In a previous life, Kemba worked as a prison guard at Soledad and ironically noted that there were more trees on the grounds of the prison than on the street that she lived on in Oakland.
Since moving to Oakland and starting Urban Releaf, over 20,000 trees have been planted in various neighborhoods in Oakland and Richmond.
Part of Kemba’s childhood was spent growing up in Hunter’s Point in San Francisco with her mother and 5 brothers and sisters. Her mother would take the whole family on hikes and backpacking trips to some of the national and state parks and passed on an appreciation of nature’s beauty to Kemba.
Kemba sees planting trees, growing gardens and sharing her love of nature as only one aspect of improving communities. Equally important is a strong sense of social and environmental justice. She refers to the MacArthur Maze, simply called “Maze” which reportedly is the world’s largest freeway interchange and is part of 880. The 880 freeway has at least twice as much pollution because trucks cannot go on the part of 580 that traverses the wealthier hills of Oakland.
Poorer residents, many of whom are people of color, inhabit neighborhoods within short distances of the maze.There is one elementary school practically contiguous with this freeway interchange and a higher incidence of asthma has been documented among the students. Urban Releaf is applying for a grant to plant thousands of trees along the freeway which will reduce pollution and dampen the noise from the thousands of trucks and cars that traverse the freeway.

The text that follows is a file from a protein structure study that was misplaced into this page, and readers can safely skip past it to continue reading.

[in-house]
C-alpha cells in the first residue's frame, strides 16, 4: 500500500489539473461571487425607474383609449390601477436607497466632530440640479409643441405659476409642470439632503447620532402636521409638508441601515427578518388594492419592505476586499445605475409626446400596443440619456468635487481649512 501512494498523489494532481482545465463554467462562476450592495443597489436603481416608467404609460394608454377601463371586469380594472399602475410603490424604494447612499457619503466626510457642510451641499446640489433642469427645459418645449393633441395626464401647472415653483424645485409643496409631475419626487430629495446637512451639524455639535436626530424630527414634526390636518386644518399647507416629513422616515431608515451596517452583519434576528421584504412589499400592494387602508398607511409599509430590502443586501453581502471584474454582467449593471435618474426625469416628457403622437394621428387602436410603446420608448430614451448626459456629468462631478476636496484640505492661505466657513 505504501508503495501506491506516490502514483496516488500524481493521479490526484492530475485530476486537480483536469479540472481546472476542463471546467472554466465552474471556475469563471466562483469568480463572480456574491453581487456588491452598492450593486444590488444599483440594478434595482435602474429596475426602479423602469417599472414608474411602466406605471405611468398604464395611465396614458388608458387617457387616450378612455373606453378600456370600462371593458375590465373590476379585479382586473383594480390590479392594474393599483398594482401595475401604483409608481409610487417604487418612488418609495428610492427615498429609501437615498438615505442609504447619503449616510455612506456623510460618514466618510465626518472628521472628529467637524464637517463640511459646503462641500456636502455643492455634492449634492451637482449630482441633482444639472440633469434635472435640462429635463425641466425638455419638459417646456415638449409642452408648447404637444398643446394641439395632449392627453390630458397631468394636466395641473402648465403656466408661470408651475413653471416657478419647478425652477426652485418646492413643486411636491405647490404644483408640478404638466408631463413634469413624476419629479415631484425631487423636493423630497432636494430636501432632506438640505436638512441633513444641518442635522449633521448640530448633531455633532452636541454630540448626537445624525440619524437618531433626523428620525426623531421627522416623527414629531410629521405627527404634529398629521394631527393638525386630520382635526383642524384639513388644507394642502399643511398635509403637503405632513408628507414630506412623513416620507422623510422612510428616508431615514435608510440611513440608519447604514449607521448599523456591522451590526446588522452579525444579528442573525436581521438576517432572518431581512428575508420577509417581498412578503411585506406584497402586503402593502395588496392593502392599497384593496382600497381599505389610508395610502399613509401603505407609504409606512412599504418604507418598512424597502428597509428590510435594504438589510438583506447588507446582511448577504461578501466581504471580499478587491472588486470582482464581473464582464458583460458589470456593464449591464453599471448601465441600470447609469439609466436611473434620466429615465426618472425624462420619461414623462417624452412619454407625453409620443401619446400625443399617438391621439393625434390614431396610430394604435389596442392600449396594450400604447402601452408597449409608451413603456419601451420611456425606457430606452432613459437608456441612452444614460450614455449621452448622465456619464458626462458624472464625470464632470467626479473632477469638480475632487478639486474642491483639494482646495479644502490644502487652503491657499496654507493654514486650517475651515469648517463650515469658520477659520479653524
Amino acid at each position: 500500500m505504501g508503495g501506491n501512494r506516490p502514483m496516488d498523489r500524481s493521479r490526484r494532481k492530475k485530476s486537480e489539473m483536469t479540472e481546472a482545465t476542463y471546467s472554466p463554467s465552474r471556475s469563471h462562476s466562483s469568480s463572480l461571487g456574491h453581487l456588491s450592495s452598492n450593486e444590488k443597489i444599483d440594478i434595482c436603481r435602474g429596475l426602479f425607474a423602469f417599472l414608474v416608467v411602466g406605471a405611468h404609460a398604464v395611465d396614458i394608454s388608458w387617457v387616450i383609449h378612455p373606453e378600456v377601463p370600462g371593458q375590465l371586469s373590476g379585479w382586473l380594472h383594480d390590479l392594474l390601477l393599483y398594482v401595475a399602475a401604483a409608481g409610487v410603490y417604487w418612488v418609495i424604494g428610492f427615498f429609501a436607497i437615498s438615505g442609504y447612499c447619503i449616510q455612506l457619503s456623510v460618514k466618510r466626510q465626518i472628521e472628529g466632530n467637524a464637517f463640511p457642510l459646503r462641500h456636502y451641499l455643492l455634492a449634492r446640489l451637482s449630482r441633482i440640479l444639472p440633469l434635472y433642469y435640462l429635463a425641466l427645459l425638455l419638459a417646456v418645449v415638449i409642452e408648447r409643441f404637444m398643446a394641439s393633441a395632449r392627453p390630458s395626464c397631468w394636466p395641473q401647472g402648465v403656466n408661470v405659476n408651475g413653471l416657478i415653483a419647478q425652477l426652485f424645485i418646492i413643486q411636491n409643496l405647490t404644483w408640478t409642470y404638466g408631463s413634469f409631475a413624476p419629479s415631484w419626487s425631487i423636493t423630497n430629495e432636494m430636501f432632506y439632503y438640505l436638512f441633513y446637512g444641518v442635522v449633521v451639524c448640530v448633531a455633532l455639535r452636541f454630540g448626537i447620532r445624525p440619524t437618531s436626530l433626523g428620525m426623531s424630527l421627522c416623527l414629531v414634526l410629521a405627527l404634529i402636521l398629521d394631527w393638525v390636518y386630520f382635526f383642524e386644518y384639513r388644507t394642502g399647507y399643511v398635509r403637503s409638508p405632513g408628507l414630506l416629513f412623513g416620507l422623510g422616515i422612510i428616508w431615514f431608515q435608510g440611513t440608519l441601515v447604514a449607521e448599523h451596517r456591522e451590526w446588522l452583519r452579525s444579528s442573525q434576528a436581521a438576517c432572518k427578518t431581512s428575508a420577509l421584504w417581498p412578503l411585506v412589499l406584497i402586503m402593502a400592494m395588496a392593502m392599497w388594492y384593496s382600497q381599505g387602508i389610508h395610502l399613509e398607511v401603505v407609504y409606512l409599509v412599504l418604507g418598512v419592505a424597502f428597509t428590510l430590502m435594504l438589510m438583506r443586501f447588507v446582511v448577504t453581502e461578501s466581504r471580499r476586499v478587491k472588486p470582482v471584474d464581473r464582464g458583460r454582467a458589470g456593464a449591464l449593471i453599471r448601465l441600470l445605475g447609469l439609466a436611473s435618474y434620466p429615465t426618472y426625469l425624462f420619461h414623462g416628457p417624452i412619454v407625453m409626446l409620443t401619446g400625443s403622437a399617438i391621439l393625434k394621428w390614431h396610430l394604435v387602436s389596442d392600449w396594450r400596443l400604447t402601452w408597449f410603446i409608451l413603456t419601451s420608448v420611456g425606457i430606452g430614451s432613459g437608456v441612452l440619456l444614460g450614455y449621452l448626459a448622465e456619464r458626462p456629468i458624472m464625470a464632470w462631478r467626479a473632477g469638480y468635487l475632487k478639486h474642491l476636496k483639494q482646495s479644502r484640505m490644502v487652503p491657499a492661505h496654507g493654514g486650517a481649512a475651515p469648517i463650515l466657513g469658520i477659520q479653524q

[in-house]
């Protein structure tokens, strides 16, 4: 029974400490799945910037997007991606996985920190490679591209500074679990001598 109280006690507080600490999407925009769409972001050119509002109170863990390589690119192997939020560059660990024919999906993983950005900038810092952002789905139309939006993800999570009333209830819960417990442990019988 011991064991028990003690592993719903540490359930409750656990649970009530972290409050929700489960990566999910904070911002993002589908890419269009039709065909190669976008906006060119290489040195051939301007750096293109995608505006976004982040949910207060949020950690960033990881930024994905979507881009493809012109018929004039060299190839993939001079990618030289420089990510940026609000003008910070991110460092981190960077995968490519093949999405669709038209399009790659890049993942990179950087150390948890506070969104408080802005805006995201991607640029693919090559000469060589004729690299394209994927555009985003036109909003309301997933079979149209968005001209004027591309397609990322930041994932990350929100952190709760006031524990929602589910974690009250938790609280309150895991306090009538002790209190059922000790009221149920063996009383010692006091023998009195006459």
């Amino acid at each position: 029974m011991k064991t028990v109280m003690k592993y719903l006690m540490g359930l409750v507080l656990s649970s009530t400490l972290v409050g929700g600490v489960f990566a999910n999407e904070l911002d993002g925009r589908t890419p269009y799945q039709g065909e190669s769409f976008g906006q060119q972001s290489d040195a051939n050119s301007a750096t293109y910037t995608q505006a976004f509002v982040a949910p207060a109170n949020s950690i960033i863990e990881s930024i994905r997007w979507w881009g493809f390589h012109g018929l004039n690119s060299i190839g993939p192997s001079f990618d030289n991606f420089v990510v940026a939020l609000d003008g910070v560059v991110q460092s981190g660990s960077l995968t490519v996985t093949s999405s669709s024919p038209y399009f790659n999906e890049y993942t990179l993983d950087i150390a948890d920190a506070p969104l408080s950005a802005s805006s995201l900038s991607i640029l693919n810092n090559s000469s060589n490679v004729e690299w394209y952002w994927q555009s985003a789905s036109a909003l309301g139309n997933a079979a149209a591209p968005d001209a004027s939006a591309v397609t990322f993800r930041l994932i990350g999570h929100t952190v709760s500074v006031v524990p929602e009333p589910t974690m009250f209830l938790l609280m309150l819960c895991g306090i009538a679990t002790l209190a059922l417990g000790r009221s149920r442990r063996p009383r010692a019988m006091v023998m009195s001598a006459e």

Urban Releaf survives on grants that barely cover the costs of the trees, equipment and the salaries of the many adolescents Kemba hires. She is committed to educating youth about planting, care and maintenance of trees and in so doing, teaching them the skills necessary to get a job and advance careers.
Interestingly, as the neighborhoods start to look better with trees, people start talking to each other, walking the streets and generally looking after each other. Communities are revitalized.
There is a flip side. Real estate prices go up and some of the original residents have to move out. The streets become greener and the residents paler. But Kemba adamantly maintains that it is vitally important to continue to plant trees. She shares her love of trees in a poem she wrote:
There’s a tree that grows in Oakland.
It’s not just any tree, it’s a poor man’s tree.
It’s a tree that grows out of cracks in the sidewalk,
and out of abandoned lots, or discarded tires,
and if you cut off its trunk, it’ll just come back.
To behold such a tree is a magnificent sight,
trees that survive no matter what.
This story originally appeared here.
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